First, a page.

Taking into account this information and the question raised by Booking.com (what would you do to empower people to experience the world?), we decided to develop a feature to help travelers plan their trips with reviews and recommendations from Booking.com and their friends.
Our hypothesis was that this feature was going to generate more engagement with the travelers and make them stay longer in the website, at the same time, it will create a new channel when the user invites their friends to give them recommendations.
We fill out a template of requirements: define the user's goal, the assumptions and who would be the stakeholders. We created a list of the tasks that the user would perform to achieve a goal, which helped us to define the features and later the scenarios. Once we defined the flows for the demo, we move to the User Interface.
We made a Crazy's 8 to see the ideas that everyone had about the User Interface. We voted and divided the work: while Carlos and I worked in the mockups, Antonio would work in the back-end of the application and Eduardo in the front-end.
How would we include this new feature in the current flow of Booking.com? We decided to add two questions when making a search to have a context of the trip and to suggest initial recommendations (by the Booking.com team),so we add a field for "Things To Do" and budget.
The results page was divided into three tabs: hotels (which is the current view of Booking.com), recommendations and My Trip, which would be a list of recommendations that the user has saved.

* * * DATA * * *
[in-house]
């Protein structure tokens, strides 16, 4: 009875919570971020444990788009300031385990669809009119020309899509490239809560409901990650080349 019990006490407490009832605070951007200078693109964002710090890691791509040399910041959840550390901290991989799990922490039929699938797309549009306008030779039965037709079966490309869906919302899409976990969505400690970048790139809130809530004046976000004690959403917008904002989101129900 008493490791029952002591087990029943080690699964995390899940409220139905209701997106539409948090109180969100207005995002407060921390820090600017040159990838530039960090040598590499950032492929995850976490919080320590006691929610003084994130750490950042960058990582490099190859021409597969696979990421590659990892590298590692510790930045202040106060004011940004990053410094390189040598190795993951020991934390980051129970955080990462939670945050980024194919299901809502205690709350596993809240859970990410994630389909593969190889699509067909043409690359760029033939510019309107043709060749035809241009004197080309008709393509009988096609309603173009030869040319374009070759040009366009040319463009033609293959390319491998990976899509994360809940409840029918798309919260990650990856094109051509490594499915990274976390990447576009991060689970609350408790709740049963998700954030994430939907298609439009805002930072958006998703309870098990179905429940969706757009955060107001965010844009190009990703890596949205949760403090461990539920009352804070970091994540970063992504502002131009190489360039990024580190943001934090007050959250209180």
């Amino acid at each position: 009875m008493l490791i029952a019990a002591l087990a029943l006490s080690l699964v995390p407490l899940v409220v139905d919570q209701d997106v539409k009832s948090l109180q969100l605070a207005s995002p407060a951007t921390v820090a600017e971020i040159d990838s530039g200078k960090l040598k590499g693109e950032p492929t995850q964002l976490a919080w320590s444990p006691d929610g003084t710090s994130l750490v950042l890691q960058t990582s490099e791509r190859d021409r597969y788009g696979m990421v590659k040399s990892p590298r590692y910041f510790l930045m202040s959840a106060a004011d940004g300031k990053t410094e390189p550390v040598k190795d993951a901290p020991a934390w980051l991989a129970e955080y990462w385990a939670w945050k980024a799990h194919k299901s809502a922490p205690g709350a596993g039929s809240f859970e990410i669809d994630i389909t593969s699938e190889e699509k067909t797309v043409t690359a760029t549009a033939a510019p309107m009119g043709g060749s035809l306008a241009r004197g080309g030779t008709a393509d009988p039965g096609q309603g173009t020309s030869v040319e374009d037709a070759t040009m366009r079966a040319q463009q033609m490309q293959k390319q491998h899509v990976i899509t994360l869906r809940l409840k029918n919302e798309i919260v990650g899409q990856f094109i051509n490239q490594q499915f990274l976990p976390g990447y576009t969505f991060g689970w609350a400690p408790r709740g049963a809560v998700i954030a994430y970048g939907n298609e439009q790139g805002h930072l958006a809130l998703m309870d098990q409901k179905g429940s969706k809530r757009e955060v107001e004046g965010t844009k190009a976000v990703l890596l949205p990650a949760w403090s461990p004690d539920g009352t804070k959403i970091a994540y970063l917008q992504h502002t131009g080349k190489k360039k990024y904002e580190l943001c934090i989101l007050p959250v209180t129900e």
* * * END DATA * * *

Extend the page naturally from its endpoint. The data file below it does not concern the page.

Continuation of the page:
In My Trip section, the "captain" can add his "crew" to the trip, share it and add places.
Other stakeholder comes into action when they visit someone else's trip. They could see general information (dates, people who will make the trip), as well as a list of previously saved places.
They could write recommendations and link places so that travelers can review them and decide if they want to include them in their trip.
To measure the success of the feature, we would analyze three variables:
- Traffic on all three tabs
- Number of users
- Number of reservations
The ideal scenario would be an increase in the time the user spends in the new tabs, the number of times shared by the trips and the number of reservations made from places saved in those lists.
After two days of work and a few hours of sleep we finished the functional prototype, a backup prototype (in InVision) and the presentation.
It was very interesting to see the different approaches to solve the same problem. From bots that helped you book to a virtual key to facilitate the check-in process. It was very enriching to see the final results.
Once we made the demo I realized that the way in which places were linked to the recommendations was not very natural, the text "Link your comment" does not explain much and can be interpreted in many ways.
The integration with Booking.com could be better. The business of Booking.com consists in booking places, so we should have made better use of it and put more emphasis on obtaining reservations.